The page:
This month the Western Illinois Museum’s “Artifact of the Month” is a group of historical photographs of Macomb residents. These photographs show faces from 1880s-90s Macomb and illustrate the work of a unique Macomb citizen.
The photographs on display are known as “cabinet card.” The photographs were pasted onto a cardboard backing with the standard size measuring 6 ½ x 4 ¼ inches, with a 5 ½ x 4 inch image. Introduced in the United States in 1866, the cabinet card remained popular until about 1906. Its heyday was mostly in the 1880s and 1890s.
The Victorian Age of the 1880s and 90s saw a rise of the middle class who found themselves with enough money and leisure time to pursue hobbies. Collecting cabinet cards was a popular fad at this time. People would exchange cards with one another, collecting the cabinet cards in albums. Looking at albums was a common parlor activity.
The photographs on display are portraits depicting an individual person, couples, family groups, or children. Not labeled with name or date, today these faces remain a mystery. These images preserve a slice of Macomb society from a by-gone era. Possibly, they show a present day Macomb resident’s great-grandmother, great-uncle, or long-forgotten great-great-uncle. The museum hopes visitors might recognize faces and can provide more information about the people portrayed.
These 27 portraits are all from one photography studio based in Macomb – the Gaites Photography Studio. What makes these photographs unusual is that all the photographs are the work of a female photographer, Laura Gaites.
Born in Macomb on October 6, 1861, Laura lived on West Washington Street. In 1881, she married H. William Gaites, also from Macomb. Mr. Gaites had training as a chemist, and decided to start a photography business which he established at 221 North Randolph Street, near the current site of Aurelio’s Pizza.
However, the harsh photographic chemicals undermined Mr. Gaites health, forcing him to stop his photographic work. He opened an ice cream and candy store on the ground floor of the building on Randolph Street. Mrs. Gaites moved the photography studio upstairs taking photographs during the day and assisting in candy-making at night.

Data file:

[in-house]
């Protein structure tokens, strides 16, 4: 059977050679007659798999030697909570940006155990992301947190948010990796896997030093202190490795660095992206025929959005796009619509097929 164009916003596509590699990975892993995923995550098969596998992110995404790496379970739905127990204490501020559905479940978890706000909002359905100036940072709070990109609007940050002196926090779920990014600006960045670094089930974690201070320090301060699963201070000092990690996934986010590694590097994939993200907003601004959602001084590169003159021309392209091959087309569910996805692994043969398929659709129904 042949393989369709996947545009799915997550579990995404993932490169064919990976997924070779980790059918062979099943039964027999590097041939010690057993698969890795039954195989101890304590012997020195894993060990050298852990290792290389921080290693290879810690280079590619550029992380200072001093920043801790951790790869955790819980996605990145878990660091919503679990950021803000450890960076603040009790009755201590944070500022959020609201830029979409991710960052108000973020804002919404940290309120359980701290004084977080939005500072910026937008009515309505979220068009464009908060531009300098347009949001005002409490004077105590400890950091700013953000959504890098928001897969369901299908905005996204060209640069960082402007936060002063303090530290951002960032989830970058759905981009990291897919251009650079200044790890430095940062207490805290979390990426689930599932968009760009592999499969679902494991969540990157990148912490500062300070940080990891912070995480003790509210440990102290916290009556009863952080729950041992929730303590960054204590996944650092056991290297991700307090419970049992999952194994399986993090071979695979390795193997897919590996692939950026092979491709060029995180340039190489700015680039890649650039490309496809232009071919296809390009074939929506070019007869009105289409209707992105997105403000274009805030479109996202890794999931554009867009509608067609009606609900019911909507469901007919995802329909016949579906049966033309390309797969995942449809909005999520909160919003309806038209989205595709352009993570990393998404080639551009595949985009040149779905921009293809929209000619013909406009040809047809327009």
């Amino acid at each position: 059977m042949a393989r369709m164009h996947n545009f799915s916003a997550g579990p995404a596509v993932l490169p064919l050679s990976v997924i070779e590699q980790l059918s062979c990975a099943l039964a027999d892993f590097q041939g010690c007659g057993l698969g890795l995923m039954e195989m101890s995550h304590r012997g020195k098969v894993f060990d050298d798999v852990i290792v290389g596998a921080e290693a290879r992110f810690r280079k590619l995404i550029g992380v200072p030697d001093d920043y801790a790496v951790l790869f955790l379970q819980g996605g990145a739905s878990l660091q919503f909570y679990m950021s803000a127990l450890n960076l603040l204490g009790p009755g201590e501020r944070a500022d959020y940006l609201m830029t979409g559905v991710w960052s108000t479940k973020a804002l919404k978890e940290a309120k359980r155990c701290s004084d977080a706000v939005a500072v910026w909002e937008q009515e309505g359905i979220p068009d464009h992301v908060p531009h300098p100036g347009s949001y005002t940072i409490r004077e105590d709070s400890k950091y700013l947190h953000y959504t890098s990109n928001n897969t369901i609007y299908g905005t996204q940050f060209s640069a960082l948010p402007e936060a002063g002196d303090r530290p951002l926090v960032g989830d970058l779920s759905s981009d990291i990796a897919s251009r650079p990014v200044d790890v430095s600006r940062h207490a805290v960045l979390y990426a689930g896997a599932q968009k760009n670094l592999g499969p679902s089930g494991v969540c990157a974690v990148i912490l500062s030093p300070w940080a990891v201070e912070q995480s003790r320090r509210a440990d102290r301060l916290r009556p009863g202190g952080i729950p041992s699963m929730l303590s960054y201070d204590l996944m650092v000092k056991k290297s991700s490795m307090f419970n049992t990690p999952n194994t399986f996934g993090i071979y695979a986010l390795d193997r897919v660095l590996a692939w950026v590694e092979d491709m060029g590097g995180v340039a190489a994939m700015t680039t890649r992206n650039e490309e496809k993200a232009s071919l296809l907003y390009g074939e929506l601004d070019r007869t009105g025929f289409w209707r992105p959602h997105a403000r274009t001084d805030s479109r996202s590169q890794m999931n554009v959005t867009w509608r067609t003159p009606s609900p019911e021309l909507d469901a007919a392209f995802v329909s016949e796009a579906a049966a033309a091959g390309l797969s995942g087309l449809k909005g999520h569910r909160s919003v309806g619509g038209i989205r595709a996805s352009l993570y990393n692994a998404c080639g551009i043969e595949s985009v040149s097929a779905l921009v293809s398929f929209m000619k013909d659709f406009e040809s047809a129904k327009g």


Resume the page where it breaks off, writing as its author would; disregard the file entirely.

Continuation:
For the next 71 years, Laura Gaites was a flourishing professional photographer and the Gaites Studio became well known in the area. When her husband died in 1917, she continued the studio on her own. Keeping up with developments in the field, she stayed in business right up to the final year of her life in 1952.
Numerous newspaper articles survive chronicling Laura Gaites’ long career. One article the author notes on Gaites’ 90th birthday, “She has spent her entire life capturing childhood’s smile, the charm of the wedding day, the beauty and dignity of advancing age.”
In another article, Laura herself remarked she could remember taking the wedding photo of a couple and then many years later taking the 60th wedding anniversary photo of the same couple! She spent her 90th birthday by taking pictures in her studio.
In the last year of her career, Laura estimated she had taken approximately 35,000 photographs. An obituary noted that at 90, she had been one of the nation’s oldest active photographers.
Laura Gaites left behind a body of work that record the people of the region at a moment in time, at the end of one century, and the beginning of a new century. She put a human face on those who came before us. The accomplished professional work of Laura Gaites makes her one of Macomb’s memorable resident and a pioneer woman in the photographic world.
From an essay by Heather Munro